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Important difference about sponsorships in corporate and community events

Updated: Mar 1, 2023

I've succesfully secured monetary sponsorships for corporate events and the first time I tried to adopt the same methods for charity events or events with a cause, I failed miserably. The same techniques doesn't work for both types of events.

I was high from leading corporate conferences and I've just recently secured monetary sponsorships for many of my corporate events. I was in the manufacturing industry and our events got a pretty good turn out of 150 attendees upwards. As I was ending my tenure there, I decided to organise an independent event to raise awareness on the issues of domestic abuse. Also 150 attendees and I have absolutely no money for the venue, food and fun services like a photobooth. So I get to work to find sponsors. After 1 week, zero replies and I was confused, to say the least. My proposal is strong and I know the potential sponsors I shortlisted should definitely jump on board.

It was not until later that I changed my entire approach that I finally have sponsors calling me to enquire about participation and sponsorship sign-ups. I got the cash that I needed, got that free venue and almost 10 different sponsors for my lucky draw prizes to boot! And get this, I didn't event send them a sponsorship proposal! Just one heartfelt email.

Corporate Events

If you are doing corporate events, you are targeting their business and marketing budget. You are appealing to them based on how much exposure you can get for their brand. You will go down the route of official sponsorship proposal and how much return of investment you can get for them. The tone is professional and your proposal will need to include a lot of facts and figures.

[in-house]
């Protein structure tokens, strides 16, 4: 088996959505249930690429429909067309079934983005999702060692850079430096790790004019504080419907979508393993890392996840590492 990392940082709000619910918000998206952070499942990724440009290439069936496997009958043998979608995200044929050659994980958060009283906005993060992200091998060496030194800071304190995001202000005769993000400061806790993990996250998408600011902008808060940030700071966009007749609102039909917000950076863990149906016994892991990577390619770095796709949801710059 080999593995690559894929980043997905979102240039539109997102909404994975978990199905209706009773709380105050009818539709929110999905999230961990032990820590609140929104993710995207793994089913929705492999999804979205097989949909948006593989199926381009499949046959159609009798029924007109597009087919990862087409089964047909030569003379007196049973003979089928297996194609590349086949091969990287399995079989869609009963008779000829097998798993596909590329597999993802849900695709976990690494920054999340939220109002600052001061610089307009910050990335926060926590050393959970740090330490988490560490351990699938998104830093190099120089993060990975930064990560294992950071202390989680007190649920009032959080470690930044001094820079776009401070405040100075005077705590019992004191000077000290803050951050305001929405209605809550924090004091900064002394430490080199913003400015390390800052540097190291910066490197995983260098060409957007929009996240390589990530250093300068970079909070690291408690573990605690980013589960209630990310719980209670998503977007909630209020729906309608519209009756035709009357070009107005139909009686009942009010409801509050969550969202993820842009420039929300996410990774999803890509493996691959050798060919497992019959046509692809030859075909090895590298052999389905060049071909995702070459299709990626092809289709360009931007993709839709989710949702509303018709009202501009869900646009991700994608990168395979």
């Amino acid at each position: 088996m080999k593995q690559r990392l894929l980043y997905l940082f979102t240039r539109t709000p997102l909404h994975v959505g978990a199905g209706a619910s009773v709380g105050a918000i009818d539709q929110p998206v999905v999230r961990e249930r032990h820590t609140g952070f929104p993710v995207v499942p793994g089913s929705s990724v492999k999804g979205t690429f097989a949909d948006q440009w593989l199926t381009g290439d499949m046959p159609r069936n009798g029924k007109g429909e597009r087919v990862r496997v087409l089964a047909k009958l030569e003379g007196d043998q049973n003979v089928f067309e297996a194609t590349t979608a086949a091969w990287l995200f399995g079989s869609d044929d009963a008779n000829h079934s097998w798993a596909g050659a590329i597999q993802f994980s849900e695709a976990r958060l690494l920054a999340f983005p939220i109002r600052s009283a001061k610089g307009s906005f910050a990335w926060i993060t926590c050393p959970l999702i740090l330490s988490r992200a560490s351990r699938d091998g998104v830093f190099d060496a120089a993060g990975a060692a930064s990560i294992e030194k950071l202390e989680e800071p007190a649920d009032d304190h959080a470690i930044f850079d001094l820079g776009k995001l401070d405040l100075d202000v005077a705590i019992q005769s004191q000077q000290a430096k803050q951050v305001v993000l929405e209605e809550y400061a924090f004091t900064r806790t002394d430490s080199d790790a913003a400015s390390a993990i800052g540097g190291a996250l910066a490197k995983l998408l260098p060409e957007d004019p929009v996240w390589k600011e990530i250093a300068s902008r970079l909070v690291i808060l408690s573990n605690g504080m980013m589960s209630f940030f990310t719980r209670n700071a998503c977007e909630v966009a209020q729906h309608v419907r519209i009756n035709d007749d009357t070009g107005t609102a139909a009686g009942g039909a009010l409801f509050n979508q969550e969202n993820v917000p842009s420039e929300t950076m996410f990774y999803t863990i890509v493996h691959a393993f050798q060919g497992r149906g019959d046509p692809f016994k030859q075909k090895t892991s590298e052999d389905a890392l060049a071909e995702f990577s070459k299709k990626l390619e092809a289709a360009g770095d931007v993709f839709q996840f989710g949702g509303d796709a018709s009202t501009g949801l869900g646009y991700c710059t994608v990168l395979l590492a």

Events with a Cause

If your events is to advance a meaningful cause, you can still follow the usual corporate sponsors route. But here's the disavantage, your sponsors might get on your back if you don't fulfill the numbers. Your sponsors might want that full page post event report or all that business transaction stuff that I'm not a fan of while doing these kind of events.

But if you want higher success, I recommend you to ditch the sponsorship proposal route. Start with having a conversation with them first. Share with them your vision, your personal story for doing it and appeal to the side of them who believe that what you are doing is important. What you want is the right people who wants to jump on board because they want to crusade along your mission. And when this happens - they don't care how many people show up or not at your event. They are not asking for reports. They just want to know if your event made the impact that you wanted. All of my sponsors for events with a cause cared just that - what kind of impact are you making?


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